Sermon preached on November 11, 2012 at the Church of St. Luke & St. Simon Cyrene: Psalm 146, Mark 12:38--13:2 (Proper 27B)
Happy are they who have the God of Jacob for their help;
whose hope is in the Lord their God.
By any stretch of the imagination, the scribes were not Jesus’ favorite people. He sees in them the antithesis of what he was trying to teach about the ways of God. So who were the scribes?
A scribe in Jesus’ day was a person of many talents. They were called “scribes” because many of them were copyists of the biblical texts. In many ways, we owe the fact that we have the Hebrew scriptures at all to the Jewish scribes who maintained and passed down the text.
But scribes were much more than just copyists. They were also the biblical scholars of their day. They were interpreters of the Bible, in particular they were interpreters of biblical law. That made them the lawyers and government bureaucrats of their day. They were among the most highly educated and respected people of their day.
Jesus speaks of them largely when he is in Jerusalem in and around the Temple. Because of the Temple, Jerusalem would have been thick with scribes. Jesus saw them as part of the problem that Temple religion had become.
He says of them in this morning’s reading that they love
· To walk around in fine, long robes
· To be greeted respectfully in the marketplace
· To be seated up front in the synagogues
· And have the best couch at dinner parties.
One can understand that the man who taught that to be the greatest you must be the least and the servant of all, would neither be impressed nor supportive of people (especially religious leaders) who acted in these ways. This is not what it means to be a disciple.
But it got worse. Most scribes were wealthy individuals, and Jesus alludes to one way they accumulated wealth. “They devour widow’s houses.” Jesus is referring to the common practice of scribes administering the estates of widows. Widows could not manage their dead husband’s affairs. If there was no obvious heir, a scribe would manage the estate and receive a percentage of the assets. The system was notoriously corrupt with “a percentage of the assets” becoming an exploitative amount. Widows were largely destitute and powerless in Jesus’ day.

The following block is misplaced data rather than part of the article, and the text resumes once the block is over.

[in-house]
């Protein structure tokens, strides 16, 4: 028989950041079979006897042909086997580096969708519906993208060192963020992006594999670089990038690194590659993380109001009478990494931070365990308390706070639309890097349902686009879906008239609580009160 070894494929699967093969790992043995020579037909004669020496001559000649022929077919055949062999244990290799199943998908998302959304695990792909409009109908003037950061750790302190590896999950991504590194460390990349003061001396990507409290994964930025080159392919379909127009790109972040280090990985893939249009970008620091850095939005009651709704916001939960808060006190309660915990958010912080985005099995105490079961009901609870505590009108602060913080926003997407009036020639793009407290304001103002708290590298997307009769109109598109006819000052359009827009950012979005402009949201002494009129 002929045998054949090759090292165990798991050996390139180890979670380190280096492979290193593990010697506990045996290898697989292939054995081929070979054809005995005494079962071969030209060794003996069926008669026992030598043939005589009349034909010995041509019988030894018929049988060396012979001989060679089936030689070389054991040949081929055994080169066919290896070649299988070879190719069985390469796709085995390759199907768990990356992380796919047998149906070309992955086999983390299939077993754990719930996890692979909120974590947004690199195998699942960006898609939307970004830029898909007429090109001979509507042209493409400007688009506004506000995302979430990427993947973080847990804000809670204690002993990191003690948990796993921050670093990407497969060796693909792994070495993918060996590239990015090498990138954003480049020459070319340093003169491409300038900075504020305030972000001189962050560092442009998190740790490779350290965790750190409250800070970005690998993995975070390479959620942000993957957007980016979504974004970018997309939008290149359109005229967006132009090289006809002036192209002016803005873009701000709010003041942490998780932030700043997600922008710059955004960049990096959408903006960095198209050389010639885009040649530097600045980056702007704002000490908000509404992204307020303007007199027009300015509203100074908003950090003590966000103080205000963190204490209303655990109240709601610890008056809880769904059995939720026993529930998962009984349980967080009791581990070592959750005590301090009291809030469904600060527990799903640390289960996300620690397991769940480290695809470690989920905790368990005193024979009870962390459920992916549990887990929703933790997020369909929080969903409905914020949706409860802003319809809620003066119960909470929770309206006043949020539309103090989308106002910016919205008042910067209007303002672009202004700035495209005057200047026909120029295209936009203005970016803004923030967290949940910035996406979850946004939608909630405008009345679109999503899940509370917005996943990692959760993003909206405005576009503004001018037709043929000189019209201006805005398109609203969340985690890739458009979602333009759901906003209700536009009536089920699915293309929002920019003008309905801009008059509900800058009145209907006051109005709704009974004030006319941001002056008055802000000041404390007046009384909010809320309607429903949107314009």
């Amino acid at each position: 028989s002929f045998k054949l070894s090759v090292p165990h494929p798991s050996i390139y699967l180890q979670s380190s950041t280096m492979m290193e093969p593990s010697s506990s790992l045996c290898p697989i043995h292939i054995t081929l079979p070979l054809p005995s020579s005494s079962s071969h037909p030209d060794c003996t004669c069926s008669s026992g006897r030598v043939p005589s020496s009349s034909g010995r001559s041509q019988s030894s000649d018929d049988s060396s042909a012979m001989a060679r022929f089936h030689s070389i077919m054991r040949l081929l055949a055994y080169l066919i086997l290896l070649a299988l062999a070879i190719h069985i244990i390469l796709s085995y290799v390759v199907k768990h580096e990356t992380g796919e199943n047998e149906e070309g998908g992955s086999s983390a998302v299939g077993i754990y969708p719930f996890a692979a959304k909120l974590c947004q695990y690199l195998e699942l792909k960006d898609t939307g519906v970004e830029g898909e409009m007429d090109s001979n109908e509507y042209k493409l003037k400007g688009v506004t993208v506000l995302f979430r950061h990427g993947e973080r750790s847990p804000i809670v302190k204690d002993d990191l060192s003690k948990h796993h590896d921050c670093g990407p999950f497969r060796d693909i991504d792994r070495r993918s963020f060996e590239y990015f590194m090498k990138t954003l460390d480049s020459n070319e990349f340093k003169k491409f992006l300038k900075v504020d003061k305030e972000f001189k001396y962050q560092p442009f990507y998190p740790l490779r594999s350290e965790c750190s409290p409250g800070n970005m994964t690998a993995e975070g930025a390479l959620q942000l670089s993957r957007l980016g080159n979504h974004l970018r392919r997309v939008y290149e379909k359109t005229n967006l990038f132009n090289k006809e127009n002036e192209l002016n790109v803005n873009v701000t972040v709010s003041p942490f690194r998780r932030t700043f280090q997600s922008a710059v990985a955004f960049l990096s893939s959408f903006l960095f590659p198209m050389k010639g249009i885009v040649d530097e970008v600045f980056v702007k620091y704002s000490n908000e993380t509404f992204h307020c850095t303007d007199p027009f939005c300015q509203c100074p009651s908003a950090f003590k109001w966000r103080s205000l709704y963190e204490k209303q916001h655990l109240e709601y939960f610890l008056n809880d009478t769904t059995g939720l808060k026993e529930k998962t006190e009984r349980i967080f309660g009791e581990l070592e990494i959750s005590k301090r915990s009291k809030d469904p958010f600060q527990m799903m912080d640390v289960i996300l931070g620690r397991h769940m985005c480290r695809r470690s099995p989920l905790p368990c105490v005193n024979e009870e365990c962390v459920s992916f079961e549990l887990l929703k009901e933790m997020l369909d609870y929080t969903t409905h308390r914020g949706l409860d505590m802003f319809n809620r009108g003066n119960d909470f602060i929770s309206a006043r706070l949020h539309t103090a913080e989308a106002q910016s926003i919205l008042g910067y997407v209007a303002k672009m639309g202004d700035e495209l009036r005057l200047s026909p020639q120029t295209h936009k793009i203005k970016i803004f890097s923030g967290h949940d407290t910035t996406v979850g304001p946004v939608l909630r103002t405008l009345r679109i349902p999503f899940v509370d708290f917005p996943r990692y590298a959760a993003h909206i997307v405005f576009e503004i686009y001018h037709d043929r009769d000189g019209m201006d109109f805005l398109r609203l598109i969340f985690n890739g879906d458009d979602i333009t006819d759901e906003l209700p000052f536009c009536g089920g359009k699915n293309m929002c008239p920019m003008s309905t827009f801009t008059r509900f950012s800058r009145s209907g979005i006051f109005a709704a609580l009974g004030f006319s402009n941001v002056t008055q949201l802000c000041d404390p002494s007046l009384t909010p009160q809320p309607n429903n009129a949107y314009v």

And this at the hands of a religion one of whose vocations was to “protect orphans and widows!” God himself is given the title in Psalm 68: “Father of orphans, defender of widows.”
Jesus then begins to leave the Temple for the last time, but he pauses outside the Treasury, the part of the Temple where people paid their tithes and left their offerings. He watches what is going on. The Greek verb here is actually more like “scrutinizes.” He is looking for a last lesson for the disciples. Many people of wealth are putting in large sums of money. Then he sees what he may very well have been looking for.
A poor widow, the kind of person he was just speaking about, brings her offering of two small coins, “lepta,” the smallest coins in circulation in Jesus day. He calls the disciples close and says to them, “Amen” (“truly I tell you”). Jesus tends to begin sentences like that when he wants it to be very clear that he is teaching the disciples something important. Do not forget this!
“See this poor woman? She has put in more than anyone else. These wealthy people gave out of their abundance. She gave her life.”
They leave the Temple. His disciples marvel at its splendor. By all descriptions, Herod’s Temple was magnificent, one of the wonders of the ancient world. Jesus is not impressed. “These stones will be thrown down.” And indeed, some forty years later the Romans would do just that. Jesus seems to be saying that it will have deserved what it got, for the Temple was not a symbol of faith in the living God, but of religion that thrived on the backs of the poor.
“The widow’s mite,” as this story is often called after the King James’ Version use of the word “mite” for the coins the widow offered, is often used as a stewardship story, and I would be foolish not to use it for that today, since pledge cards are out and the Vestry is asking us to return them next Sunday. But it ends up this is not a great stewardship story.
The story is not so much about the sacrificial giving of the widow, but of the system of exploitation that has robbed her of life. Exploitation in the name of religion is the worst exploitation of all as far as Jesus is concerned. Which means that through history he has frequently been unhappy with religious expressions that bear his name and religious leaders who act more like the scribes than the disciples he calls them to be.
We have to constantly be concerned that long robes and impressive buildings are not what this is about. Our worship, our buildings, our leadership must never be ends in themselves. The end is justice and peace and the dignity of every human being, things that begin with how we live together in this faith community around this table fed not with splendor but with meagerness and simplicity and humility. Those are the things Jesus calls his Body.
We ask one another to give to this community, and, yes, sacrificially, but not exploitively, and there is a difference. And a great deal of what we give goes to maintaining a building and supporting a leadership that could dangerously become ends in themselves. But we also hold one another accountable for the true ends of what makes this community Christian.